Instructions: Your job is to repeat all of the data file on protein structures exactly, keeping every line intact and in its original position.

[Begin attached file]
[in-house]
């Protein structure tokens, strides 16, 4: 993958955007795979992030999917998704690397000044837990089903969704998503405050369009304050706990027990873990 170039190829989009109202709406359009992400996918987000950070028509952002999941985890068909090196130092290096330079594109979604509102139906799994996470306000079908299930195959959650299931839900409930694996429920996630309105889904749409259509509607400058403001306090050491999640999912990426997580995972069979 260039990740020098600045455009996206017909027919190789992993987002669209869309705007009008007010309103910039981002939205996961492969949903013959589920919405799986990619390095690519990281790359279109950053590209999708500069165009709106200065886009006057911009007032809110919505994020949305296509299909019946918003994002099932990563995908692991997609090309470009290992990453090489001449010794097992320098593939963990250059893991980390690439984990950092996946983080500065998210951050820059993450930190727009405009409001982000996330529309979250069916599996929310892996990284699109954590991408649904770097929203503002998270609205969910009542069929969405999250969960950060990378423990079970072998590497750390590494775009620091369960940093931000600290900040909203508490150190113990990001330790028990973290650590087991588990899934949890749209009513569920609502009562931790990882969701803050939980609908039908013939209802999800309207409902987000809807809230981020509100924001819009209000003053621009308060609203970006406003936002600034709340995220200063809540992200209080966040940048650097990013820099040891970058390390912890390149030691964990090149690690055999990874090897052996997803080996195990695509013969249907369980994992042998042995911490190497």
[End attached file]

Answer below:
[in-house]
């Protein structure tokens, strides 16, 4: 993958955007795979992030999917998704690397000044837990089903969704998503405050369009304050706990027990873990 170039190829989009109202709406359009992400996918987000950070028509952002999941985890068909090196130092290096330079594109979604509102139906799994996470306000079908299930195959959650299931839900409930694996429920996630309105889904749409259509509607400058403001306090050491999640999912990426997580995972069979 260039990740020098600045455009996206017909027919190789992993987002669209869309705007009008007010309103910039981002939205996961492969949903013959589920919405799986990619390095690519990281790359279109950053590209999708500069165009709106200065886009006057911009007032809110919505994020949305296509299909019946918003994002099932990563995908692991997609090309470009290992990453090489001449010794097992320098593939963990250059893991980390690439984990950092996946983080500065998210951050820059993450930190727009405009409001982000996330529309979250069916599996929310892996990284699109954590991408649904770097929203503002998270609205969910009542069929969405999250969960950060990378423990079970072998590497750390590494775009620091369960940093931000600290900040909203508490150190113990990001330790028990973290650590087991588990899934949890749209009513569920609502009562931790990882969701803050939980609908039908013939209802999800309207409902987000809807809230981020509100924001819009209000003053621009308060609203970006406003936002600034709340995220200063809540992200209080966040940048650097990013820099040891970058390390912890390149030691964990090149690690055999990874090897052996997803080996195990695509013969249907369980994992042998042995911490190497």